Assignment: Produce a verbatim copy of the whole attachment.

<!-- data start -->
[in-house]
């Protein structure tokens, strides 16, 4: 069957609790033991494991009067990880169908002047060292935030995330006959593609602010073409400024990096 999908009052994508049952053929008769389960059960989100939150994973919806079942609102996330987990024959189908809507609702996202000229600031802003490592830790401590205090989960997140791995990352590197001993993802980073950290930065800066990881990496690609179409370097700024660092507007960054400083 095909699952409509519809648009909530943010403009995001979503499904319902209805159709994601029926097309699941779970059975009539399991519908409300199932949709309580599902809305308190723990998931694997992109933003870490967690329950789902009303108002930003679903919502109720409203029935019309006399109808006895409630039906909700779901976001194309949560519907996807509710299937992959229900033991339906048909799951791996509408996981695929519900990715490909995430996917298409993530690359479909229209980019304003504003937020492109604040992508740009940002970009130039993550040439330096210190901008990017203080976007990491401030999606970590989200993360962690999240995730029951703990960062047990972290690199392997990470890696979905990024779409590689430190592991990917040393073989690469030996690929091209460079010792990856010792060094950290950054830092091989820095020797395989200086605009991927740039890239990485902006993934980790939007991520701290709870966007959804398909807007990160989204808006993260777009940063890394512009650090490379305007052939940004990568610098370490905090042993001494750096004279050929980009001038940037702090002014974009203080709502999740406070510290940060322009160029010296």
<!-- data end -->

[in-house]
């Protein structure tokens, strides 16, 4: 069957609790033991494991009067990880169908002047060292935030995330006959593609602010073409400024990096 999908009052994508049952053929008769389960059960989100939150994973919806079942609102996330987990024959189908809507609702996202000229600031802003490592830790401590205090989960997140791995990352590197001993993802980073950290930065800066990881990496690609179409370097700024660092507007960054400083 095909699952409509519809648009909530943010403009995001979503499904319902209805159709994601029926097309699941779970059975009539399991519908409300199932949709309580599902809305308190723990998931694997992109933003870490967690329950789902009303108002930003679903919502109720409203029935019309006399109808006895409630039906909700779901976001194309949560519907996807509710299937992959229900033991339906048909799951791996509408996981695929519900990715490909995430996917298409993530690359479909229209980019304003504003937020492109604040992508740009940002970009130039993550040439330096210190901008990017203080976007990491401030999606970590989200993360962690999240995730029951703990960062047990972290690199392997990470890696979905990024779409590689430190592991990917040393073989690469030996690929091209460079010792990856010792060094950290950054830092091989820095020797395989200086605009991927740039890239990485902006993934980790939007991520701290709870966007959804398909807007990160989204808006993260777009940063890394512009650090490379305007052939940004990568610098370490905090042993001494750096004279050929980009001038940037702090002014974009203080709502999740406070510290940060322009160029010296």